You want to listen to your customers, but how do you get them to initiate the conversation? We've all seen the sticker on the back of semi trucks that says, "How's my driving?" Some of us have even called that number, and I'm willing to bet the majority of those calls were due to something negative.
You see, that's what we've been trained to do, give feedback when something has gone wrong. In fact, many of us have even grown accustom to the word "feedback" being a negative thing. When someone wants to give you feedback, you almost feel like you're in trouble.
This needs to change, and we can change it together.
We're asked for feedback everywhere we go. The bottom of your receipt might ask you to fill out a survey and be entered to win $10,000. The desk in your hotel has a room service menu sitting next to a comment card. You probably received an email after your last doctor's appointment that asked you to rate your visit. All of these things come from the idea that the business wants to improve, but we're so inundated with these requests that we usually shrug them off, unless (going back to the semi truck example) something made us so upset our feedback turns into more of a rant than just constructive feedback.
While that feedback is important, it's not the only feedback that is needed to truly improve our businesses. What if the dishwasher in the restaurant is on the fritz, and glasses and silverware are coming out with lipstick and food particles still stuck to them? Everyone who notices may not tell you, because it's not a big enough deal to flag someone down, but those customers might get the wrong impression of your business and - not come back.
1. Phrasing is everything.
This is where we need to stop asking for feedback and make a change. We need to make customers feel that their little piece of feedback means everything. It's not just about them giving us feedback, it's about all of us being a part of a community, and caring about each other's experiences. That goes both ways. We need to make the customer feel that their one experience with our business is the most important thing on the menu, and we also want them to know that we're in business because we love what we do.
So what's your call to action? Did you ask them the equivalent cliche to "How's my driving?" Or are you putting your company culture into the question, making the customer feel like you really care what they have to say? "Please give us your feedback" vs. "Feedback matters here" evoke very different feelings in your customers. How would you like to be asked for feedback? Think about all of the different signs you've seen and how easily you dismissed them because they were the same old thing. If feedback is really that important to you, take the extra time to think about how your customer will feel when they read your call to action. Do they feel like their little piece of feedback is worth your while?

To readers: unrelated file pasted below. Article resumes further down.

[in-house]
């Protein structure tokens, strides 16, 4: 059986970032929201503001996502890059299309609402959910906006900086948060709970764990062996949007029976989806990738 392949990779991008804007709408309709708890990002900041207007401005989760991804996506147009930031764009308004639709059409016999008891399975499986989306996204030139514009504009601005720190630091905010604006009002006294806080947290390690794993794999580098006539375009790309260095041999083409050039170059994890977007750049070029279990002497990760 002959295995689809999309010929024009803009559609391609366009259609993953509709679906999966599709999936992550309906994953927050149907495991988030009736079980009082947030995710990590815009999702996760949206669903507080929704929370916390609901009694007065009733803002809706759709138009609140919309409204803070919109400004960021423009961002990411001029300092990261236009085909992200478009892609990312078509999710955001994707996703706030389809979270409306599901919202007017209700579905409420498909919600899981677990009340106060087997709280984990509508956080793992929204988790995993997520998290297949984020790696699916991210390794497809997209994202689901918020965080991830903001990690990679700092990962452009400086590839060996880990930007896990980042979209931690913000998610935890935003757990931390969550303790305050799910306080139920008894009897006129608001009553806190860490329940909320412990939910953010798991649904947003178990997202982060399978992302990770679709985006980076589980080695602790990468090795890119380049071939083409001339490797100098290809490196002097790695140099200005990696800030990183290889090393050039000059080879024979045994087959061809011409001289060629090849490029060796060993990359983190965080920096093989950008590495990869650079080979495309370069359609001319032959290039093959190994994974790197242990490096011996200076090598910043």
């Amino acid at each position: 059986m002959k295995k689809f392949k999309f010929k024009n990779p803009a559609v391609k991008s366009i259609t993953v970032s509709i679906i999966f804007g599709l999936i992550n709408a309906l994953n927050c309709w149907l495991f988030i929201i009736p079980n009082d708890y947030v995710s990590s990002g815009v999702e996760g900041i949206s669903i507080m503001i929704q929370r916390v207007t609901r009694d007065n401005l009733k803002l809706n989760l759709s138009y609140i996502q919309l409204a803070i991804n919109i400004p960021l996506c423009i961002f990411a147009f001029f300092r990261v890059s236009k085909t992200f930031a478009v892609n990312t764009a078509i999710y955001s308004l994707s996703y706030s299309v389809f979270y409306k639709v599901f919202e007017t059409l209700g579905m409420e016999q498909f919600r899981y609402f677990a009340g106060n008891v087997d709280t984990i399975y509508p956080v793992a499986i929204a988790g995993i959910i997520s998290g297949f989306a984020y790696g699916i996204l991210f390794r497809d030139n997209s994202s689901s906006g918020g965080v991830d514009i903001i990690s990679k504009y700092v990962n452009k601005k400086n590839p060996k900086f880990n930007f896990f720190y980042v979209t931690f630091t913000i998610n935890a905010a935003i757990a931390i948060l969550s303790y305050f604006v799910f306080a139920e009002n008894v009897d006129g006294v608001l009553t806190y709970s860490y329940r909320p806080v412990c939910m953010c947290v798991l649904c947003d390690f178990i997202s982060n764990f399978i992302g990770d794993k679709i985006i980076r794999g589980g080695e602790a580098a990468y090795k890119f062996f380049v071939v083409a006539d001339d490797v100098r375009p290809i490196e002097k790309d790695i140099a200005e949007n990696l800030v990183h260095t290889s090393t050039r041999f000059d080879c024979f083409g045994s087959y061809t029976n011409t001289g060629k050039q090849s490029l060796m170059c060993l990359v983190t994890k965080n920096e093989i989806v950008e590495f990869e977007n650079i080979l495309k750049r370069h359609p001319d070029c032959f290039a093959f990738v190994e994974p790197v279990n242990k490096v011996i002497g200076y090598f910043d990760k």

2. Stamp your brand on it.
Remember, your brand isn't just your logo; it's what your company is all about. Do you guys joke around a lot? Maybe put up a picture of the manager scrubbing the bathroom floor with a caption, "Who's got 2 thumbs and wants to clean up your issue? This guy! Send him a text." Maybe you're a coffee shop and you're all about the quality of beans. Try saying, "Fair trade and fair treatment. Text us a Grande, double shot of your feedback."
Using simple sayings that reflect what you're all about makes your customers feel like they can be a part of what you do. After all, they're not just there for your products; they want to be a part of the great brand you've created.
3. Don't just get your employees involved, get them on board.
If customer feedback is the most important thing to keeping up the success of your business, why aren't your employees relaying this to every customer?
Probably because feedback sounds scary, and a customer talking to your boss can be terrifying. But if you help your employees to understand how more feedback can benefit them they can become your biggest asset (which they should be anyway).
Let's brainstorm quickly a couple of ways:
- Great way for employees to earn quick and easy praise from happy customers.
- Direct communication to management creates brand loyalty, leading to an increased customer base and better tips.
- Nothing gets paid more attention to than customer feedback. When employees need help getting small points across to management, customers are there to help!
Your employees want a great place to work, which you're already providing them. But when you give customers a louder voice, it helps the employees feel proud that they're helping to make a difference. So make sure your employees are making customers aware of the fact that you've provided them a direct line to you, not just some old comment card or survey.
The moral of the story
The call to action is so important it deserves more than 30 seconds of thought. Remember this is your first chance to show customers how much you care and value their thoughts, so entice them to start a conversation with you. Once the conversation is started, you have all the opportunity in the world to continue to impress your customers and not only satisfy them, but keep them coming back and bringing in their friends so they can show off what a great gem of a business they've found... one that truly cares.